How to Win Likes And Influence Hashtags
You can live a richer, more satisfying life online. Here's how.
Web2Carz Senior Writer
Published: March 31st, 2013
Web2Carz is proud to present the first in our exciting new series of self-help advertorials. The following is an excerpt from the new e-Book “How To Win Likes and Influence Hashtags” written by motivational tweeter @dalecarn.
n our modern, fast-paced world we are beset on all sides by mindless distractions. Our families cry out for our love, our friends make demands on our time, and our bosses expect us to work. Even our religious beliefs sometimes take our minds and bodies away from the things in life that really matter. With all of these annoyances, it’s a wonder any of us have time to update our statuses. The typical American is barely able to freshen their Pinterest page more than six or seven times a day, let alone tweet on an hourly basis.
According to one recent study, we spend as much as two hours of our working day on Facebook. Another study has suggested that we spend an average of 23 days a year on our smartphones. These are shocking statistics, and the inevitable question must be asked: What are people doing with the rest of their time?
There are two types of people in the world: Those who lead, and those who have a lot of followers.
The answer is simple: they’re wasting it. They’re wasting it going places, doing things, having conversations, working, making love, creating art, making music, eating, drinking, and yes, even sleeping.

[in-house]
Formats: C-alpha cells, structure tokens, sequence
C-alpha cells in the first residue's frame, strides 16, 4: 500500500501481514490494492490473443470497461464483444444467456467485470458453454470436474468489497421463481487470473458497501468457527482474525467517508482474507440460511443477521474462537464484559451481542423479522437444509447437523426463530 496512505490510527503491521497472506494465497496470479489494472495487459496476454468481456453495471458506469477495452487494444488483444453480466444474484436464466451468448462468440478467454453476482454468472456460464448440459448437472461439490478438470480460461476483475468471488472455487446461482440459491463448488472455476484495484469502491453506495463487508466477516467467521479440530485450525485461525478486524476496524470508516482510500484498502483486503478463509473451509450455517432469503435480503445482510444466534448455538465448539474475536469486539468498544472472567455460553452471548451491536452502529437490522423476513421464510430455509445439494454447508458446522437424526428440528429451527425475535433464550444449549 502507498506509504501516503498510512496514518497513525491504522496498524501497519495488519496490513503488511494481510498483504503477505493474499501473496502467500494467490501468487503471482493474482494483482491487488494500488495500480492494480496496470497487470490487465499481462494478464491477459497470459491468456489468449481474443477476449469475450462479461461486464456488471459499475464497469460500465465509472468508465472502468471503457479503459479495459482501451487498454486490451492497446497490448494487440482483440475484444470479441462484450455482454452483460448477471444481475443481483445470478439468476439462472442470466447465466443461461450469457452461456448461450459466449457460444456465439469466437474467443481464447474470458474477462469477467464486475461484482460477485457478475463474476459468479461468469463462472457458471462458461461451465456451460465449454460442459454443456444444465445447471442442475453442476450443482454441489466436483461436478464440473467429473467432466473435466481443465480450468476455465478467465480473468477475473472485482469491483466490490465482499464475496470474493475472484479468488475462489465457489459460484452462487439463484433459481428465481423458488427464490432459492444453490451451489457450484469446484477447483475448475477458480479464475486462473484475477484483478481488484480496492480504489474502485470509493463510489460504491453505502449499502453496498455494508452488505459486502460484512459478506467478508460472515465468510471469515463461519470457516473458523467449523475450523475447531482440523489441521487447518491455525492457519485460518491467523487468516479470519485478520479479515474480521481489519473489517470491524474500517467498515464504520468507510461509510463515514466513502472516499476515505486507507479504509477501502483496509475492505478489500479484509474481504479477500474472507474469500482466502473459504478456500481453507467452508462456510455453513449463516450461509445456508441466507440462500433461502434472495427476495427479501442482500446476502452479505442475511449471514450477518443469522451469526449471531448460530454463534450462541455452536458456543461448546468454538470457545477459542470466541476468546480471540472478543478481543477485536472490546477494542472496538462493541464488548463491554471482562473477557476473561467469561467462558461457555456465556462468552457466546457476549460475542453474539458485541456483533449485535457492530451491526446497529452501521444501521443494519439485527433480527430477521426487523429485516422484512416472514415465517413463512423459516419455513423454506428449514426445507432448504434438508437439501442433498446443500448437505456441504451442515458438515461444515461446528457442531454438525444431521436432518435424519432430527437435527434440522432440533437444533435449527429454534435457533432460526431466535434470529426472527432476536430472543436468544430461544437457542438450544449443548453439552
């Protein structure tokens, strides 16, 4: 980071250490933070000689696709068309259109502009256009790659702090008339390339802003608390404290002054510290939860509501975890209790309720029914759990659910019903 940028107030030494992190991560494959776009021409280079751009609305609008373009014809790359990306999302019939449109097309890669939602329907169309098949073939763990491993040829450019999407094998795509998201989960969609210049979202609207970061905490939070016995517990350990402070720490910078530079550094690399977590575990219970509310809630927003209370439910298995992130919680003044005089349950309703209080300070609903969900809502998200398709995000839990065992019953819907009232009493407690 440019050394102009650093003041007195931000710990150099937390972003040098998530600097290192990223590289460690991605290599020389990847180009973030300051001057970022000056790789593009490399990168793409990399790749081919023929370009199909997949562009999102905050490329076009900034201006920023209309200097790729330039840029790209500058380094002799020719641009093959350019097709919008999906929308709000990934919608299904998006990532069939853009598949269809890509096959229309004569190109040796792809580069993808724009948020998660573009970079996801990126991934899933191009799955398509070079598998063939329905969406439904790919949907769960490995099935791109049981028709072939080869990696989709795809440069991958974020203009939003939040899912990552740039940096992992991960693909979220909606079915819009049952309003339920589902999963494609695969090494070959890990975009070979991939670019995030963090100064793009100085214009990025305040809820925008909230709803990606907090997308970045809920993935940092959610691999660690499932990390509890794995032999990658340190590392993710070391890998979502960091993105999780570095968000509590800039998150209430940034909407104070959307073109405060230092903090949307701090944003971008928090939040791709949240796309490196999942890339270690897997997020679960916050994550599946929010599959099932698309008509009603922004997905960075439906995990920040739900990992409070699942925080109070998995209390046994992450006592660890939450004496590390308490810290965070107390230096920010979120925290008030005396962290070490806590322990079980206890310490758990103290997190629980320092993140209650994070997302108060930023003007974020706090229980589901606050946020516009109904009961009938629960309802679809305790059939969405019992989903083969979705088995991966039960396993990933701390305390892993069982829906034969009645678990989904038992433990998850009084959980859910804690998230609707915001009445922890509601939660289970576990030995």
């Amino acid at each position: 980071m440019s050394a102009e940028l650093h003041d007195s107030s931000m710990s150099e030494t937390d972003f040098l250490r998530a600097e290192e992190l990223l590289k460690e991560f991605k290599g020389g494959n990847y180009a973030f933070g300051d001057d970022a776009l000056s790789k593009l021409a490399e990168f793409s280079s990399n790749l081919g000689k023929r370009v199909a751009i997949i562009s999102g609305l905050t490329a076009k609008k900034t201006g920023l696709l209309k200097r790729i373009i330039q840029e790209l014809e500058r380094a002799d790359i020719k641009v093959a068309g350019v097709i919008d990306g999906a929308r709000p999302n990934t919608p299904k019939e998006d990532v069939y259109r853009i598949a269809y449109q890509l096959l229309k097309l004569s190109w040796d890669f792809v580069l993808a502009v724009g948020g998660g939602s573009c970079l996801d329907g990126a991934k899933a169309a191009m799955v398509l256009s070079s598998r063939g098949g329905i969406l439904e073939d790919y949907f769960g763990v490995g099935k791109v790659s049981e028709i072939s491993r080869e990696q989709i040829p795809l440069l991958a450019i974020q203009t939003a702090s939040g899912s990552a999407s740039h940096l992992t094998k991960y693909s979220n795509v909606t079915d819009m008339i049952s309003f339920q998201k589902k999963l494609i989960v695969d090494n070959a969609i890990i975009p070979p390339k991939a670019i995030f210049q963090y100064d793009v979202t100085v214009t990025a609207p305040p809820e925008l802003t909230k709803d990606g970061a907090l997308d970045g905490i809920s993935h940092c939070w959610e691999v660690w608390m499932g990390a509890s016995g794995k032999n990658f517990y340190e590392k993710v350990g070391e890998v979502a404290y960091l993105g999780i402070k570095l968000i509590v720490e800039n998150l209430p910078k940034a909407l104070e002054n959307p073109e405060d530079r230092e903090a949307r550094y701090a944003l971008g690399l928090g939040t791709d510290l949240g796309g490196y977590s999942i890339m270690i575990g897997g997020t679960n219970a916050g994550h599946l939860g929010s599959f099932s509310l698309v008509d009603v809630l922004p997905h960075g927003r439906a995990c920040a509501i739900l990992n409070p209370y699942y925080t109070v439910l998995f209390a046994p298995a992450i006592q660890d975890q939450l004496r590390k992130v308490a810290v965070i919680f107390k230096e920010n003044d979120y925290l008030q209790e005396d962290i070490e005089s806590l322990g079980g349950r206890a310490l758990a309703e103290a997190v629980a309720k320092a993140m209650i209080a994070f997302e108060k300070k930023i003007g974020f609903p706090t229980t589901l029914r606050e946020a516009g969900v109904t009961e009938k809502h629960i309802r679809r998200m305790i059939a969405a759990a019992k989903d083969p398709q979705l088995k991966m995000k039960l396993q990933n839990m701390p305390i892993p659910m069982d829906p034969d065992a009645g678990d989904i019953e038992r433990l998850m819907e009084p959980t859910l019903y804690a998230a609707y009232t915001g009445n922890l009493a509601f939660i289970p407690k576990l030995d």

A wise man once tweeted, “the un-live-blogged life is not worth living.” That saying was posted more than seven months ago, and yet still people are going to concerts without recording them on their iPhones and posting the videos to YouTube.
The following message was recently tweeted by someone who shall, for obvious reasons, remain anonymous: “Just saw an old person fall down. This is so sad. She’s still on the ground. Why am I tweeting about this?”
Do you see anything wrong with this picture?
Of course you don’t, because the person who tweeted it neglected to take a picture. Can you imagine how viral that picture would have gone? That tweeter could have spearheaded an entire “old people falling” meme that could have grown to one day produce its own hashtag (#TheyveFallenAndTheyCantGetUp or #OldAndFrailFAILS).
Let’s face it. It’s the 21st Century. Life’s too short to spend it doing things and talking about stuff. There are two types of people in the world: Those who lead, and those who have a lot of followers. Being a leader was all well and good for your older twin, but the world has changed, and these days if your posts aren’t getting “likes” and your tweets aren’t getting retweeted, you might as well write about it on your LiveJournal page because no one’s going to care.
The progress of technology is frustratingly slow, and until we all have Google Glass, we’re going to have to train ourselves to see the world as more than just the tangible fabric of reality within which all things happen. Because beyond all that lies a virtual universe full of virtual possibilities. A place where people you’ve never met will show you pictures of places you’ll never go. A place where women who may be men will tempt you with pleasures that may be illegal. But until you learn to stop looking out of windows and walking out of doors, you’ll always be less than all your online avatar can be.